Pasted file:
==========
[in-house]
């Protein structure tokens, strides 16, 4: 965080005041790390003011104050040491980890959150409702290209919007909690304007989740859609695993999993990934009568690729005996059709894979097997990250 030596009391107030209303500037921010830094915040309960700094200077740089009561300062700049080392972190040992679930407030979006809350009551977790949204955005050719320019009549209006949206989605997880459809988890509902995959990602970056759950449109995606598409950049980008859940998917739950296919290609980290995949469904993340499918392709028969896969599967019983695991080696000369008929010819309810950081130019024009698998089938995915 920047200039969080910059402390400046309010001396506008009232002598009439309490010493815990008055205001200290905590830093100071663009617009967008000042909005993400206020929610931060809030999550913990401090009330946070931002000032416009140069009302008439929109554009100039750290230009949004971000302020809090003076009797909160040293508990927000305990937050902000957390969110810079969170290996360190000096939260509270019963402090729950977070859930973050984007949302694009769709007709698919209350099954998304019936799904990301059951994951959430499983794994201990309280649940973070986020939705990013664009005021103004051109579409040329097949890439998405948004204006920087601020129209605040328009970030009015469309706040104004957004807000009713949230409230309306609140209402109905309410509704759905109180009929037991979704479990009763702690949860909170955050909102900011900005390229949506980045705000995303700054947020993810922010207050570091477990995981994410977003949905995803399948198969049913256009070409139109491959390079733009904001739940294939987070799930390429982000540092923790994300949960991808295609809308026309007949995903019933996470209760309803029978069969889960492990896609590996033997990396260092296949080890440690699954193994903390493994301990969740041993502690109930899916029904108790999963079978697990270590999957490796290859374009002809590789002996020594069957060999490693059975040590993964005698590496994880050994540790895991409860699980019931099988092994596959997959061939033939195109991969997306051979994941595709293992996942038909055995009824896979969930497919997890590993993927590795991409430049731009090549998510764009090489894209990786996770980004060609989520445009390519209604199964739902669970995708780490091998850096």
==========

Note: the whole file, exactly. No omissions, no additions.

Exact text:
[in-house]
């Protein structure tokens, strides 16, 4: 965080005041790390003011104050040491980890959150409702290209919007909690304007989740859609695993999993990934009568690729005996059709894979097997990250 030596009391107030209303500037921010830094915040309960700094200077740089009561300062700049080392972190040992679930407030979006809350009551977790949204955005050719320019009549209006949206989605997880459809988890509902995959990602970056759950449109995606598409950049980008859940998917739950296919290609980290995949469904993340499918392709028969896969599967019983695991080696000369008929010819309810950081130019024009698998089938995915 920047200039969080910059402390400046309010001396506008009232002598009439309490010493815990008055205001200290905590830093100071663009617009967008000042909005993400206020929610931060809030999550913990401090009330946070931002000032416009140069009302008439929109554009100039750290230009949004971000302020809090003076009797909160040293508990927000305990937050902000957390969110810079969170290996360190000096939260509270019963402090729950977070859930973050984007949302694009769709007709698919209350099954998304019936799904990301059951994951959430499983794994201990309280649940973070986020939705990013664009005021103004051109579409040329097949890439998405948004204006920087601020129209605040328009970030009015469309706040104004957004807000009713949230409230309306609140209402109905309410509704759905109180009929037991979704479990009763702690949860909170955050909102900011900005390229949506980045705000995303700054947020993810922010207050570091477990995981994410977003949905995803399948198969049913256009070409139109491959390079733009904001739940294939987070799930390429982000540092923790994300949960991808295609809308026309007949995903019933996470209760309803029978069969889960492990896609590996033997990396260092296949080890440690699954193994903390493994301990969740041993502690109930899916029904108790999963079978697990270590999957490796290859374009002809590789002996020594069957060999490693059975040590993964005698590496994880050994540790895991409860699980019931099988092994596959997959061939033939195109991969997306051979994941595709293992996942038909055995009824896979969930497919997890590993993927590795991409430049731009090549998510764009090489894209990786996770980004060609989520445009390519209604199964739902669970995708780490091998850096």